In its parking lot, the company illustrated just such a mismatch. The resultant explosion catapulted a truck tire more than 30 feet upward. In each demonstration, the tire's bead had first been partially cut to expedite its rupture.
The key to safety, in any event, is knowledge—the framework for Hennessy's program. It is designed for any size shop or service facility that repairs and mounts tires, is simple and fast, and offers safety basics in less than an hour.
Mr. Cramer gave several reasons why Hennessy decided to promote the program, based, in part, on so-called ``voice of the customer'' input about the need for easy-to-remember safety procedures:
Many catastrophic tire shop accidents that cause serious injury or death are preventable;
Tire technicians often take speedy shortcuts that can impede safe tire-changing procedures;
Tire techs aren't always properly trained; and
Sensitivity by shop owners to rising worker's compensation claims.
The R.I.M. kit includes a training videotape, brochures, posters and R.I.M. stickers, which Hennessy suggests should be attached to a tire changer at about eye level to constantly remind operators about the simple procedure.
Designed to leave a lasting impact on viewers, the 20-minute video begins with several tire explosions. It is narrated by Dave Bowman, host of the popular TNN cable TV show, Shadetree Mechanic.
The 10-page booklet accompanying the kit covers many common-sense guidelines to tire service, and is illustrated with color photos that show 11 typical ``problem situations.'' Those include: damaged beads; rusty, bent or cracked wheels; hand, finger or back injuries; and overinflation or improper inflation. Drawings depict the mismatching of tires and rims.
The booklet's final page contains a ``pledge'' card that an employee fills out, attesting to an understanding of R.I.M. ``and how it can help keep me safe. I will practice R.I.M. on the job.'' Hennessy recommends the shop foreman keep the signed, dated card on file.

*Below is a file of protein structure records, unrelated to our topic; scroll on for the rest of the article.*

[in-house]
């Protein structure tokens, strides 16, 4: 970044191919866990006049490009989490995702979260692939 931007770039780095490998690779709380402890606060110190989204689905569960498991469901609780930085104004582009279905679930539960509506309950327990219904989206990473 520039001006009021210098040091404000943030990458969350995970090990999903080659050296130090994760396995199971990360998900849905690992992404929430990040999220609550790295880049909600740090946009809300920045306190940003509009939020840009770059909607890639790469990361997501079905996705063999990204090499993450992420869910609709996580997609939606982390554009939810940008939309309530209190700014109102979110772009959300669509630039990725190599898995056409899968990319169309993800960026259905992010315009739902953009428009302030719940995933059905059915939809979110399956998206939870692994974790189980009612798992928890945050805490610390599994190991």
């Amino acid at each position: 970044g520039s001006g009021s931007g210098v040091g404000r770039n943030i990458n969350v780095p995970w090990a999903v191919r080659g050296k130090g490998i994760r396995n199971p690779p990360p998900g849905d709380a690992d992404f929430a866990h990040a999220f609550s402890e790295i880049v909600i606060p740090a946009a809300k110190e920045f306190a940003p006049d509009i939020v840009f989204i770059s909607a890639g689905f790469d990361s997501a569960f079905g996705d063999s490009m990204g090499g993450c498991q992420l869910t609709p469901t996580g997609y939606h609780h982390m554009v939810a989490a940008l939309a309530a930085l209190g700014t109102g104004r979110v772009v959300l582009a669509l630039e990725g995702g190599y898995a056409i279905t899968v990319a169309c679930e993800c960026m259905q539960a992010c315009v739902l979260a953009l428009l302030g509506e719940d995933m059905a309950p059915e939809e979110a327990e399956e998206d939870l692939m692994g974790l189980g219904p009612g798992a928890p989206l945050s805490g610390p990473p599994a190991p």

The kit's suggested retail price is $60, though it is free with the purchase of Hennessy equipment.
Asked why the company decided to charge for something it believes is so imperative for the industry to follow, Mr. Cramer said that ``putting a value on it raises the likelihood it will be used.''
Beginning this month (March) through October, Hennessy will conduct an extensive media campaign for R.I.M., as well as a comprehensive direct mail effort to its existing customers, distributors, equipment servicers and national accounts.
Hennessy likely also will try to link its program with various trade and training associations.
The company estimates that more than 500 million tire changes are made on its Coats equipment annually.
``Accidents cost all of us: in lost time, in medical expenses, in insurance and worker's comp, and even in litigation,'' Mr. Cramer said. ``And nobody ever wants to see a friend get hurt.
``We felt it was time to take a very proactive stance on safety,'' and R.I.M. ``is an easy way to get everyone in our business practicing the fundamental things necessary to avoid many accidents.''
He seemed to be saying R.I.M. is a far better alternative to the tombstone epitaph, R.I.P.